Turning to the remaining provisions of the Order, may I draw to your attention Articles 4 and 5 which, in amending and consolidating several existing provisions relating to assizes in Northern Ireland, go a considerable way towards implementing a recommendation of the Jones Committee that a system of Crown Courts should be established in Northern Ireland. The creation of a Crown Court system in Northern Ireland would involve the redefinition of the role of judges both of the Supreme Court and of the county court and a major reallocation of their jurisdiction and functions: as such it would require legislation of greater scope and complexity than may appropriately be included in an Order in Council at this time. The provisions of Articles 4 and 5 will, however, permit greater flexibility in the arrangement of assize business and the involvement of county court judges in the work of assizes. Thus many of the organisational and structural advantages of a Crown Court system will be achieved while preserving the most familiar features of the existing assize system until a comprehensive review has been completed.

A relatively minor, but important, provision of law reform is achieved in Article 6, which renders of no effect any provision of an enactment of the Northern Ireland Legislature which excludes the powers of the High Court to exercise its supervisory jurisdiction by making orders of certiorari and mandamus. This Article also consolidates the relevant provisions of the Tribunals and Inquiries Act 1971 in relation to Acts of the United Kingdom Parliament which apply to Northern Ireland. Powers relating to the appointment of county court judges and resident magistrates in Northern Ireland now vest in my noble and learned friend the Lord Chancellor, and the provisions of Article 7 will transfer from the Secretary of State to the Lord Chancellor other powers closely related to those of appointment—namely, the assignment of county court judges and resident magistrates to divisions and districts.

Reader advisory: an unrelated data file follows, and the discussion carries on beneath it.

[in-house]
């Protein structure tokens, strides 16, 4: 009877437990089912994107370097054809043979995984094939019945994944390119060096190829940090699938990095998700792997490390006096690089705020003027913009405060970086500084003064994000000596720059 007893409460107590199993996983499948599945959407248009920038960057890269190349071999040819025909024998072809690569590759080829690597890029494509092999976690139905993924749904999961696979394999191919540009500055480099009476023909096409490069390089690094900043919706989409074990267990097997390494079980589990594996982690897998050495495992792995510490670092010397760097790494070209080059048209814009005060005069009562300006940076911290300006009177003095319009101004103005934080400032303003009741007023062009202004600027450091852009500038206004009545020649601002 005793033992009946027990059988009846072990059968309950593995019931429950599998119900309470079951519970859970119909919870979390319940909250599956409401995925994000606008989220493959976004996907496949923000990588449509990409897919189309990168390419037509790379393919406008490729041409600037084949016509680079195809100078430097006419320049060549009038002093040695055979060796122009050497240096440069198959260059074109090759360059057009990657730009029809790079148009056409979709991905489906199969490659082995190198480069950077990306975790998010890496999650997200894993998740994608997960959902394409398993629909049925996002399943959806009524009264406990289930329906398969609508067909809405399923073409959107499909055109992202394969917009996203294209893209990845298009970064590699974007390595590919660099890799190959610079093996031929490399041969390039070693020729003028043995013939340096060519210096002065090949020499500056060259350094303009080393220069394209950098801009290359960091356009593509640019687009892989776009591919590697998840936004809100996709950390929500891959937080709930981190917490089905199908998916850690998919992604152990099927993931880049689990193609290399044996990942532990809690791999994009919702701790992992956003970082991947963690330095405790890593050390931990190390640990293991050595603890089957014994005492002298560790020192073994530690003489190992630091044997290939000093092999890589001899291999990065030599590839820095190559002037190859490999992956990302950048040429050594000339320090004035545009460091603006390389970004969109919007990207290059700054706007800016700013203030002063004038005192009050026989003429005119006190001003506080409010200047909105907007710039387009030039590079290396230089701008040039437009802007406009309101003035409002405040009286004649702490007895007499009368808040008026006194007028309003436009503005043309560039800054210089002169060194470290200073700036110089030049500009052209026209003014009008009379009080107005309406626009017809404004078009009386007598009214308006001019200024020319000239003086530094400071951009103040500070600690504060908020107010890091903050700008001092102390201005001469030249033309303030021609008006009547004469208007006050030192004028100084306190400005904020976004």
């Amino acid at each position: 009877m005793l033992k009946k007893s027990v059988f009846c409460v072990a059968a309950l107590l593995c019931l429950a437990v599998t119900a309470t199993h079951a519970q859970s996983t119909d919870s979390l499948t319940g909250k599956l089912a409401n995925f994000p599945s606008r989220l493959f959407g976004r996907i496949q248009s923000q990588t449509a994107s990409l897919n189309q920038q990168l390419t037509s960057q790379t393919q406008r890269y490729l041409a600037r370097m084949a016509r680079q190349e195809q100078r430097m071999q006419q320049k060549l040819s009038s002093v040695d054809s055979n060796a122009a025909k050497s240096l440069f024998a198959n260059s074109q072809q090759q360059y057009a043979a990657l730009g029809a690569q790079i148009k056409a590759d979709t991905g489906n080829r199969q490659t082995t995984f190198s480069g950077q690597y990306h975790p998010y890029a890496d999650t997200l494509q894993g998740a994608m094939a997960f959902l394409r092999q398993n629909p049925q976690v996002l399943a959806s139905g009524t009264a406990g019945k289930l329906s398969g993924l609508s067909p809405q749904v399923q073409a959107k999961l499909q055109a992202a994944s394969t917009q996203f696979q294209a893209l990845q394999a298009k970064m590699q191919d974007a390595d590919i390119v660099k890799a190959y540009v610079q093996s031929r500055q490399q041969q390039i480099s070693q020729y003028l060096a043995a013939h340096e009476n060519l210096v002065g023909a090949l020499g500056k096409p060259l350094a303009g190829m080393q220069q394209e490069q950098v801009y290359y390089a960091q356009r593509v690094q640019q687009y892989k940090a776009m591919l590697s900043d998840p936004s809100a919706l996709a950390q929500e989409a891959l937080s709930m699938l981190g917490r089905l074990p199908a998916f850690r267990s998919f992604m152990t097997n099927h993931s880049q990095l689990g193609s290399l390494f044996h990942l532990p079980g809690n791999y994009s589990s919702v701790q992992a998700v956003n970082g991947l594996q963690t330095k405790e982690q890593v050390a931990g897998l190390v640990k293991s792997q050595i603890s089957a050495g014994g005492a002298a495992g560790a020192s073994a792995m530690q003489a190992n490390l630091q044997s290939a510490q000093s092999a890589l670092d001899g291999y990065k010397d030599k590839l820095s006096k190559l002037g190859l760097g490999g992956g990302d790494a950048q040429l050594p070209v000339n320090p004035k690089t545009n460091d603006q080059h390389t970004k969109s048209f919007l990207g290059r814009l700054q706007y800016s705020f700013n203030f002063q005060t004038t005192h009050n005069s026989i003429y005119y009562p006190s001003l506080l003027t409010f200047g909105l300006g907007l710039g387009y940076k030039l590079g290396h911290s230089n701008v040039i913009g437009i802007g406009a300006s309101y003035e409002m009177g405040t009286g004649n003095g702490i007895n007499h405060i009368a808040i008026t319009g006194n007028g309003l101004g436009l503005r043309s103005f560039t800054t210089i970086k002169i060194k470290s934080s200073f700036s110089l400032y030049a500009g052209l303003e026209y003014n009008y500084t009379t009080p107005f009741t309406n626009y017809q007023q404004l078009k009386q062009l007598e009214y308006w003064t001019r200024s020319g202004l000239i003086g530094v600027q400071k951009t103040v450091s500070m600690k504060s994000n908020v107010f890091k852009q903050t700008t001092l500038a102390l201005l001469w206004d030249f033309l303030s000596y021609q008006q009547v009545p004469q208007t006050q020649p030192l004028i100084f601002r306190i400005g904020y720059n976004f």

Both the Interim Report of the Lowry Committee and the Report of the Jones Committee recommended an increase in the monetary limit of the general civil jurisdiction of the county court in Northern Ireland, which was fixed in 1955 at £300. In view of the depreciation in the value of the pound since 1955 and of the recent increases in the corresponding jurisdiction in England and Wales, this figure is now totally unrealistic, and accordingly the provisions of Article 8 and Schedule 1 will increase it from £300 to £1,000. This will bring the monetary limits of the general civil jurisdiction of the county court in Northern Ireland into line with the corresponding limits of jurisdiction in England and Wales which was the objective recommended by the Jones Committee which reported at a time when the limit of jurisdiction in England and Wales was fixed at £750 and thus recommended £750 rather than £1,000—which is now the relevant figure. Corresponding increases are made in relation to other jurisdiction of the county court.